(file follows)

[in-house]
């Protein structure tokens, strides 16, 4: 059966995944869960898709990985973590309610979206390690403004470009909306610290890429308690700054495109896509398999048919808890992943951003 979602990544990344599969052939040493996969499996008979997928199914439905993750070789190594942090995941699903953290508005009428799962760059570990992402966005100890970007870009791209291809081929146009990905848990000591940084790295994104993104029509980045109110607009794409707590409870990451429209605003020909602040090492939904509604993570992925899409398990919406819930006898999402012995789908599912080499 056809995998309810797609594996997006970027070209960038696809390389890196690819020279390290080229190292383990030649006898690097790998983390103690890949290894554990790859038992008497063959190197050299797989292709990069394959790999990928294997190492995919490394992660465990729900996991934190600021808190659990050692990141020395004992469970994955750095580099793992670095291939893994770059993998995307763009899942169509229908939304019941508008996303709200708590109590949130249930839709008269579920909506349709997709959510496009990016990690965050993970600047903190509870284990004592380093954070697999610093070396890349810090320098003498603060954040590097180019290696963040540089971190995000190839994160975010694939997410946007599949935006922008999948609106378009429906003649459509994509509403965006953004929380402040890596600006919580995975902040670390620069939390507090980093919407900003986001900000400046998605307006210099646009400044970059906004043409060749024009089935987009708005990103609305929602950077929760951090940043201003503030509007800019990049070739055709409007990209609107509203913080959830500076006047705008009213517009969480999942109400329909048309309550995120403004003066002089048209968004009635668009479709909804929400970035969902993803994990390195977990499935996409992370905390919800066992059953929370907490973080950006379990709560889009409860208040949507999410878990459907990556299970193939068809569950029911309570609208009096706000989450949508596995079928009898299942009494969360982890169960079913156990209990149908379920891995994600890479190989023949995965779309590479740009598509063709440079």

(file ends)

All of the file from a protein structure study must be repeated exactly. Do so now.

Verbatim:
[in-house]
């Protein structure tokens, strides 16, 4: 059966995944869960898709990985973590309610979206390690403004470009909306610290890429308690700054495109896509398999048919808890992943951003 979602990544990344599969052939040493996969499996008979997928199914439905993750070789190594942090995941699903953290508005009428799962760059570990992402966005100890970007870009791209291809081929146009990905848990000591940084790295994104993104029509980045109110607009794409707590409870990451429209605003020909602040090492939904509604993570992925899409398990919406819930006898999402012995789908599912080499 056809995998309810797609594996997006970027070209960038696809390389890196690819020279390290080229190292383990030649006898690097790998983390103690890949290894554990790859038992008497063959190197050299797989292709990069394959790999990928294997190492995919490394992660465990729900996991934190600021808190659990050692990141020395004992469970994955750095580099793992670095291939893994770059993998995307763009899942169509229908939304019941508008996303709200708590109590949130249930839709008269579920909506349709997709959510496009990016990690965050993970600047903190509870284990004592380093954070697999610093070396890349810090320098003498603060954040590097180019290696963040540089971190995000190839994160975010694939997410946007599949935006922008999948609106378009429906003649459509994509509403965006953004929380402040890596600006919580995975902040670390620069939390507090980093919407900003986001900000400046998605307006210099646009400044970059906004043409060749024009089935987009708005990103609305929602950077929760951090940043201003503030509007800019990049070739055709409007990209609107509203913080959830500076006047705008009213517009969480999942109400329909048309309550995120403004003066002089048209968004009635668009479709909804929400970035969902993803994990390195977990499935996409992370905390919800066992059953929370907490973080950006379990709560889009409860208040949507999410878990459907990556299970193939068809569950029911309570609208009096706000989450949508596995079928009898299942009494969360982890169960079913156990209990149908379920891995994600890479190989023949995965779309590479740009598509063709440079």